Roy Halladay has won 15 games this season, has the third-lowest ERA in the AL and is one of the leading contenders to win his second Cy Young Award.
What he hasn’t done is beat the Tampa Bay Rays.
Halladay will try to avoid falling to 0-4 against the AL East-leading Rays this season when the Toronto Blue Jays open a three-game set in St. Petersburg on Tuesday.
Halladay (15-9, 2.68 ERA) has been one of the AL’s best pitchers since 2002, when he won 19 games with a sub-3.00 ERA. He won 22 games and the Cy Young Award the following year, but Halladay’s 2008 campaign has been as impressive as his early years in Toronto.
Opponents are hitting .233 off Halladay and his ERA is a half-run lower than the year he won the Cy Young. He had nine complete games in 2003, and is one away from tying that mark this season. No other AL pitcher has more than three.
But as good as Halladay has been for the Blue Jays (67-63), he hasn’t helped them beat the Rays in three starts. Tampa Bay (79-50) is 9-3 against Toronto this season, and Halladay is 0-3 with a 5.32 ERA versus the Rays.
He’s 15-6 with a 2.35 ERA against the rest of baseball, however, and has topped the East’s other contenders in his last two starts. He pitched a complete game in beating Boston on Aug. 16, then allowed three runs over seven innings - striking out nine - in a 14-3 rout of New York on Thursday, prompting the Yankees’ Johnny Damon to call Halladay “the best pitcher in the game.”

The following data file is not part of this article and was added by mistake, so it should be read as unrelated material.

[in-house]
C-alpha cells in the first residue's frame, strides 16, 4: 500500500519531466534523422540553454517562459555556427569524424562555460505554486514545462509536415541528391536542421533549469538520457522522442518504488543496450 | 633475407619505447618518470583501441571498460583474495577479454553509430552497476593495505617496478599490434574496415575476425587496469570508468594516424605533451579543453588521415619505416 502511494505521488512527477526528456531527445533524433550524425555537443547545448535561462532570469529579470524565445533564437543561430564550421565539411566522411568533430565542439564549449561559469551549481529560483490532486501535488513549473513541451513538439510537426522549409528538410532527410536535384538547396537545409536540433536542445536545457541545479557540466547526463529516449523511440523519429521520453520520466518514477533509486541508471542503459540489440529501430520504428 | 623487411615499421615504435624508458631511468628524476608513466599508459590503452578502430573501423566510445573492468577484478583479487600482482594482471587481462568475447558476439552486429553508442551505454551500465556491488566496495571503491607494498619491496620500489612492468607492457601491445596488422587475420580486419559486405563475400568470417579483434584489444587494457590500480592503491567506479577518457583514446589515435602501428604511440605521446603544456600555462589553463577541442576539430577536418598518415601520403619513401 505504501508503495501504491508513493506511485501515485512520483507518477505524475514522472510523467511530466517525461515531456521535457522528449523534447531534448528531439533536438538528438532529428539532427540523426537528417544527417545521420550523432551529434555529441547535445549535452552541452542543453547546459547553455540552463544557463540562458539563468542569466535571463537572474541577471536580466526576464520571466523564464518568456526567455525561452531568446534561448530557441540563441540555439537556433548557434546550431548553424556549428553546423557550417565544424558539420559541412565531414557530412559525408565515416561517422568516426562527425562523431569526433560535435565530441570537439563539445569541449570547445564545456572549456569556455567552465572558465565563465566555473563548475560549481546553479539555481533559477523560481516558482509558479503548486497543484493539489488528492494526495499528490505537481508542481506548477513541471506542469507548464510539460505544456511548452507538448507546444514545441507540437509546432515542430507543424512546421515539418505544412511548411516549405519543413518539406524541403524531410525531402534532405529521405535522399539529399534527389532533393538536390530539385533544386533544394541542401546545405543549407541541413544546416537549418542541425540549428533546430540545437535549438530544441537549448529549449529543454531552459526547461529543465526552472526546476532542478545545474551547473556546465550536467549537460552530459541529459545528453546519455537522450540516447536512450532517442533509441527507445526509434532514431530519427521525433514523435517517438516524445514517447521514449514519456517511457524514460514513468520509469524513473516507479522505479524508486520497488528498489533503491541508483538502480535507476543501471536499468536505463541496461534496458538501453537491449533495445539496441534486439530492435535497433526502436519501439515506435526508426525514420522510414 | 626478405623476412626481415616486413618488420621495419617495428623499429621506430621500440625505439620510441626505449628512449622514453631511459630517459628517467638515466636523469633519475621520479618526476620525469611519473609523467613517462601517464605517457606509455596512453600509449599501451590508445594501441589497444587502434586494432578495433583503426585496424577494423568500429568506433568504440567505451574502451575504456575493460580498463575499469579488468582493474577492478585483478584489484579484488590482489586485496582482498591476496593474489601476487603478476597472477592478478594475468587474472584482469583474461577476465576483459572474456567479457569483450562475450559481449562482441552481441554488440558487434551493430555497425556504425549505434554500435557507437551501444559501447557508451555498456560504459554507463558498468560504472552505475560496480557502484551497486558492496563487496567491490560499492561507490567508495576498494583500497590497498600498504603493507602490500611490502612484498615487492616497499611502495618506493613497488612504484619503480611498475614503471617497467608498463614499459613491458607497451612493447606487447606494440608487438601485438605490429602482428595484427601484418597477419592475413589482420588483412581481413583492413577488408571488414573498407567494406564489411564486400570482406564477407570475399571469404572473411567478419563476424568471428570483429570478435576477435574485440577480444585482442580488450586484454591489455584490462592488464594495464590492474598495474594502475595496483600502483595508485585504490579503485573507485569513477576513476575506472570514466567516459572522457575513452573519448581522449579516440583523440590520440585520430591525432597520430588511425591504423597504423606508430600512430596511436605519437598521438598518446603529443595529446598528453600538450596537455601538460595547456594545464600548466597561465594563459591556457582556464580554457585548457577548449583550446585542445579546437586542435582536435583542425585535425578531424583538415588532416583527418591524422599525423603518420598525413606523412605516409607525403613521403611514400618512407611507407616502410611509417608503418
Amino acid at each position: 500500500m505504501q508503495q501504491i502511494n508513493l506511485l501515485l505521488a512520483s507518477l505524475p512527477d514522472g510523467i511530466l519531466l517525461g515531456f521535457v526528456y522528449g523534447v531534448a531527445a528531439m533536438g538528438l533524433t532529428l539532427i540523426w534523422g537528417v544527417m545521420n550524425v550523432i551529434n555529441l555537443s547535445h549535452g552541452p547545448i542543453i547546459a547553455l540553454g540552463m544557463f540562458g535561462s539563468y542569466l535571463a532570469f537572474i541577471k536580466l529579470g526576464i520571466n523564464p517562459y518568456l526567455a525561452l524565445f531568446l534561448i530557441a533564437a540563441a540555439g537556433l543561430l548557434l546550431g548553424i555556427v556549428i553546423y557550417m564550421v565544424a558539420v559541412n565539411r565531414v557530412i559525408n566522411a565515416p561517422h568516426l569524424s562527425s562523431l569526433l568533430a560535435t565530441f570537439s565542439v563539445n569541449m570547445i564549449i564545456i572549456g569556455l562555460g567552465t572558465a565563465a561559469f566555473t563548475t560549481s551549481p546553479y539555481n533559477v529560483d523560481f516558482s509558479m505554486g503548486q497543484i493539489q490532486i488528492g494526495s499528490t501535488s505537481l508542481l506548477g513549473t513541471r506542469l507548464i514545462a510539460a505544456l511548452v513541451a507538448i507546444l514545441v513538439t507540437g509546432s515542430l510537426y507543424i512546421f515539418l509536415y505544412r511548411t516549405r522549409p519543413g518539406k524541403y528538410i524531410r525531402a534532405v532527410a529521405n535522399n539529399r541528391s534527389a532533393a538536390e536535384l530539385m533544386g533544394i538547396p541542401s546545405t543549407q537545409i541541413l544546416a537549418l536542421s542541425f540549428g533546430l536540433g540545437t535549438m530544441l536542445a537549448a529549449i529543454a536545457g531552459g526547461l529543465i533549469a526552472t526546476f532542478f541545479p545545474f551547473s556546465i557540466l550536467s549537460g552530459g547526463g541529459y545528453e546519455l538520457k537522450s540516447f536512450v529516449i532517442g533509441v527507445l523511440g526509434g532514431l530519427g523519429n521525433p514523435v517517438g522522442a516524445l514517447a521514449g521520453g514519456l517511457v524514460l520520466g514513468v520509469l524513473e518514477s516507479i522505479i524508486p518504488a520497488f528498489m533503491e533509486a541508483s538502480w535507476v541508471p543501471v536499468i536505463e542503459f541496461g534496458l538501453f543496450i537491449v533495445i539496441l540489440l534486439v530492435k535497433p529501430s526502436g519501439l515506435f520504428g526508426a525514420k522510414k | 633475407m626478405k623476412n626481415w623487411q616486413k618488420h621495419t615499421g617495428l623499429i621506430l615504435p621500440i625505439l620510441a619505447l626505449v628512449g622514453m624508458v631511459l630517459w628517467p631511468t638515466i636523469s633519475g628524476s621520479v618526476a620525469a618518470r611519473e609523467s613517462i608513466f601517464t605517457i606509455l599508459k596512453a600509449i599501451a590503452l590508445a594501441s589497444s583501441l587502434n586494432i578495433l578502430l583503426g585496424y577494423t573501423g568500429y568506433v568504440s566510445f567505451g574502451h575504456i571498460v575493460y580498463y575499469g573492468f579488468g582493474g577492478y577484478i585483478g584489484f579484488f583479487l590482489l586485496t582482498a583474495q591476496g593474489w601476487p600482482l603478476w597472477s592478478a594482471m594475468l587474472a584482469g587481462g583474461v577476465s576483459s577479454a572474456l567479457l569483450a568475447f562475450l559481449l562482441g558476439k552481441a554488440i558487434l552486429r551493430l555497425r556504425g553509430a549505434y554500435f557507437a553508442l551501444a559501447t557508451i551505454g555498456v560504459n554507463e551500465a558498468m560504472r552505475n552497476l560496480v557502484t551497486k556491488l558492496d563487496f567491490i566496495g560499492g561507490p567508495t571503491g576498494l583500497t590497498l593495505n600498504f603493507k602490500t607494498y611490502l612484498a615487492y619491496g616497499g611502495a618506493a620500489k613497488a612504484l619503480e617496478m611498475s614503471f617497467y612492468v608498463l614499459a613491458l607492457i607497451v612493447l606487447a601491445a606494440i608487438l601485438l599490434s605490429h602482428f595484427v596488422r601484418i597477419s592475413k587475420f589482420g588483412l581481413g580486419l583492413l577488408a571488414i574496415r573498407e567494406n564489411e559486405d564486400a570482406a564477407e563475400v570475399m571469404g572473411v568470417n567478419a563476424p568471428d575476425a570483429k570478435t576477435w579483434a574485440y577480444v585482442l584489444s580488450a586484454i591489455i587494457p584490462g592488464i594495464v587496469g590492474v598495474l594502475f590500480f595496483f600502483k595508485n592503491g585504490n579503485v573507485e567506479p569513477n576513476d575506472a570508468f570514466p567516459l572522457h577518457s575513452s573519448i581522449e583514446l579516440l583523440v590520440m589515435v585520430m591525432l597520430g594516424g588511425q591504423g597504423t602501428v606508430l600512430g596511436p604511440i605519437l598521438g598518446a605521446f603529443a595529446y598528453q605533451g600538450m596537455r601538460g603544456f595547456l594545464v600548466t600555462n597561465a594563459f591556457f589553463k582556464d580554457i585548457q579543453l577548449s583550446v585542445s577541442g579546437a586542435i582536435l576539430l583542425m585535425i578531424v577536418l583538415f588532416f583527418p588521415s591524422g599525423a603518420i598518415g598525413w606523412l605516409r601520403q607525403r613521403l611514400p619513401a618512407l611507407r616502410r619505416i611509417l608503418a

Blue Jays infielder Joe Inglett agrees.
“It’s nice to know that you have one of the best pitchers in the American League, or all of baseball, going,” he told the team’s official Web site after Halladay’s latest win.
The Rays are batting .259 as a team - 12th in the AL - but they’re hitting .277 this season off Halladay.
The Blue Jays are 12 1/2 games behind Tampa Bay - and eight back of Boston in the wild-card race - after losing two of three to the Red Sox over the weekend, including 6-5 in 11 innings on Sunday.
The Rays, meanwhile, were in Chicago and became just the second team in the last 10 series to take two of three from the White Sox at U.S. Cellular Field despite losing Sunday’s finale 6-5 in 10 innings.
Tampa Bay is 4 1/2 games up on Boston in the division.
“Of course you look at the standings and where we are at,” James Shields, Tuesday’s starter, told the Rays’ official Web site. “But we try to just not think about that too much.”
Shields (11-7, 3.68) has been one of the big reasons for Tampa Bay’s success this season, and he had one of his more significant outings in his last start. He pitched eight innings against the AL West-leading Los Angeles Angels last Tuesday, allowing two runs and striking out seven in a 4-2 win.
He’s also been impressive against Toronto, going 2-1 with a 2.53 ERA in three starts this season.
“They know everything I’ve got,” Shields said. “I’ve thrown everything at them, so I just want to execute my pitches. I’ve got four quality pitches I can use at any time in any count. I’m just going to pitch my game.”
Shields is 4-0 lifetime in five home starts against Toronto.